Accelerating Alzheimer's Disease Research
October 09, 2019
UH joins other health care leaders to advance dementia diagnosis and care
Innovations in Neurology & Neurosurgery | Fall 2019
University Hospitals Cleveland Medical Center and four other Cleveland organizations have joined forces to accelerate research into Alzheimer's disease and related dementias.
Funded by the National Institute on Aging of the National Institutes of Health (NIH), the Cleveland Alzheimer's Disease Research Center (ADRC) is one of 31 in the country and the only one in Ohio. It will focus on improving diagnosis and care. The ultimate goal: Develop therapies to cure and even prevent these diseases.
“Alzheimer’s disease is a major social problem,” says Alan Lerner, MD, Director of the Brain Health and Memory Center at UH Cleveland Medical Center; and Professor of Neurology, Case Western Reserve University School of Medicine. “We’re excited to be part of what we see as a renaissance in Alzheimer’s disease research in Cleveland.”
PUBLIC HEALTH CRISIS
About 5.8 million Americans live with Alzheimer’s disease, according to the Alzheimer’s Association. Without new treatment to effectively slow, prevent or cure the disease, that number is expected to climb to 13.8 million by 2050 — more than the entire population of New York City and Los Angeles combined.
The Cleveland ADRC will focus on four primary areas:
- Rapidly progressing Alzheimer's disease
- Lewy body dementia
- Healthy individuals at risk for developing dementia
The center itself contains eight cores, many of which are headed by University Hospitals physicians. Dr. Lerner heads the clinical core. Among other duties, this group will develop a research registry of well-characterized individuals, whom they’ll follow long term. “This is a central function of the center, to create a cohort that we study until death for brain-behavior correlation,” says Dr. Lerner.
Brian Appleby, MD, UH Neurology Institute, and Associate Professor, Case Western Reserve University School of Medicine, and Mark Cohen, MD, UH pathologist and Professor of Pathology, CWRU School of Medicine, lead the neuropathology core. That team will study brains at autopsy to determine how their brain structure differs from that in other patient groups. Other UH physicians who oversee core areas include Martha Sajatovic, MD, Director of the Neurological and Behavioral Outcomes Center at UH and Professor of Psychiatry, CWRU School of Medicine, will lead Outreach, Recruitment and Engagement; and Andrew Pieper, MD, Ph.D., Director of Neurotherapeutic Discovery in the Harrington Discovery Institute at UH and of the VA, will lead Translational Therapeutics..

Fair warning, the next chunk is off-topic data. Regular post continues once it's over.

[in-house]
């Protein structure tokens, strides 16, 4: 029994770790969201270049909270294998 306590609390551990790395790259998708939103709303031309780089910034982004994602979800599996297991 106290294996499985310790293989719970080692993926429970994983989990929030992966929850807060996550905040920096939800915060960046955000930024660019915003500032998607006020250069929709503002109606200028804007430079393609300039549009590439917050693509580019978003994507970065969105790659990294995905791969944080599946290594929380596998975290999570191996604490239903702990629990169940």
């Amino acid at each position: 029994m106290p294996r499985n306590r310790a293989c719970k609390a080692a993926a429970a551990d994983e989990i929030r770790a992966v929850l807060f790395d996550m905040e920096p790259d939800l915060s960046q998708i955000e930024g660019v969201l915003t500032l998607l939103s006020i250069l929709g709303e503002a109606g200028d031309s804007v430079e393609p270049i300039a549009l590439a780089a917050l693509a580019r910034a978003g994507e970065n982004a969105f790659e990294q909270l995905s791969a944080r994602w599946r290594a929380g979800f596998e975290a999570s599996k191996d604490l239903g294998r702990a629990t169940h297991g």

“University Hospitals is central to this collaboration, and that a testament to our hard work over the years,” says Dr. Lerner. UH physicians will work alongside top researchers and clinicians from UH, Case Western Reserve University, Cleveland Clinic, Louis Stokes Cleveland VA Medical Center, and MetroHealth System.
Without the Cleveland ADRC, qualifying patients would have to travel to Pittsburgh; Ann Arbor, Michigan; or Indianapolis to participate in ADRC-related clinical research.
Patient need, combined with a diverse population and a strong track record with Alzheimer’s disease clinical trials, made Cleveland and UH a logical choice for a new center. “We’ve built the infrastructure to make this possible,” says Dr. Lerner. “We’re one of the best-enrolling sites in the nation. We participated in the SPRINT MIND study, which looked at the relationship between blood pressure and mild cognitive impairment. Our involvement with the Cleveland ADRC builds on all the research we’ve conducted and care we’ve provided over the past 10 years.”
NIH-funded Alzheimer’s Disease Centers have contributed to work on Alzheimer’s disease and Alzheimer’s disease-related dementias for more than 30 years. These centers have made contributions to large genetic studies, developed amyloid imaging and helped improve understanding of Alzheimer’s disease heterogeneity, among other accomplishments. The latest round of ADRCs build on this history and reflect the government’s support of Alzheimer’s disease research.
Patients who visit Cleveland’s ADRC can get help with diagnosis and care resources, information about the disease, support services and research opportunities. Their participation will support research into better treatments and prevention not only for their own disease but for future generations as well.
“Dementia is really about people,” says Dr. Lerner. “It’s easy to lose sight of that with all the focus on technology, genetics and imaging. We have to remember this disease affects the entire family, and this research has an important benefit to society.”
The Cleveland ADRC will start recruiting around late October 2019. Potential participants include people with normal brain function who are at risk for developing dementia, African-Americans, and individuals with Lewy body dementia and rapidly progressing dementia.